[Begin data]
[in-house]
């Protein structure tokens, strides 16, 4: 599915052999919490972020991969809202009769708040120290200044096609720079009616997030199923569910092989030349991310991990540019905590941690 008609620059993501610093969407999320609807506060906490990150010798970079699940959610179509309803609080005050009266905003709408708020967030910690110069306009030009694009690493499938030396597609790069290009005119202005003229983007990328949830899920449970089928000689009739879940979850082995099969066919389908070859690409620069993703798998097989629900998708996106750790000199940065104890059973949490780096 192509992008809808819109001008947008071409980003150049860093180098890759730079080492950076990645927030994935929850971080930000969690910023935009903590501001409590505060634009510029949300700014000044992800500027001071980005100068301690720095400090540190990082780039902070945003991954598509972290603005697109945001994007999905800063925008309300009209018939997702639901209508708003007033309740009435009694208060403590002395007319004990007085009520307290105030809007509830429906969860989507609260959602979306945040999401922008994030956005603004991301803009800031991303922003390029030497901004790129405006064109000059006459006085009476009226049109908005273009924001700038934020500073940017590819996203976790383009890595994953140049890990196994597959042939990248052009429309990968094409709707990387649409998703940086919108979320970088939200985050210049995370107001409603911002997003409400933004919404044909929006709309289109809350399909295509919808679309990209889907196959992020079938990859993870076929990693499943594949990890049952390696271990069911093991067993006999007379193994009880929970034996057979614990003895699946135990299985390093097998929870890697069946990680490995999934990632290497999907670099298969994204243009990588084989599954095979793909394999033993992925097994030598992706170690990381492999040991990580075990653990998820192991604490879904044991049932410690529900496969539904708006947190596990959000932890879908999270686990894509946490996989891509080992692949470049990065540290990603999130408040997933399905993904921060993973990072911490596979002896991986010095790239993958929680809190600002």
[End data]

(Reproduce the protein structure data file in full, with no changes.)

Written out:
[in-house]
């Protein structure tokens, strides 16, 4: 599915052999919490972020991969809202009769708040120290200044096609720079009616997030199923569910092989030349991310991990540019905590941690 008609620059993501610093969407999320609807506060906490990150010798970079699940959610179509309803609080005050009266905003709408708020967030910690110069306009030009694009690493499938030396597609790069290009005119202005003229983007990328949830899920449970089928000689009739879940979850082995099969066919389908070859690409620069993703798998097989629900998708996106750790000199940065104890059973949490780096 192509992008809808819109001008947008071409980003150049860093180098890759730079080492950076990645927030994935929850971080930000969690910023935009903590501001409590505060634009510029949300700014000044992800500027001071980005100068301690720095400090540190990082780039902070945003991954598509972290603005697109945001994007999905800063925008309300009209018939997702639901209508708003007033309740009435009694208060403590002395007319004990007085009520307290105030809007509830429906969860989507609260959602979306945040999401922008994030956005603004991301803009800031991303922003390029030497901004790129405006064109000059006459006085009476009226049109908005273009924001700038934020500073940017590819996203976790383009890595994953140049890990196994597959042939990248052009429309990968094409709707990387649409998703940086919108979320970088939200985050210049995370107001409603911002997003409400933004919404044909929006709309289109809350399909295509919808679309990209889907196959992020079938990859993870076929990693499943594949990890049952390696271990069911093991067993006999007379193994009880929970034996057979614990003895699946135990299985390093097998929870890697069946990680490995999934990632290497999907670099298969994204243009990588084989599954095979793909394999033993992925097994030598992706170690990381492999040991990580075990653990998820192991604490879904044991049932410690529900496969539904708006947190596990959000932890879908999270686990894509946490996989891509080992692949470049990065540290990603999130408040997933399905993904921060993973990072911490596979002896991986010095790239993958929680809190600002």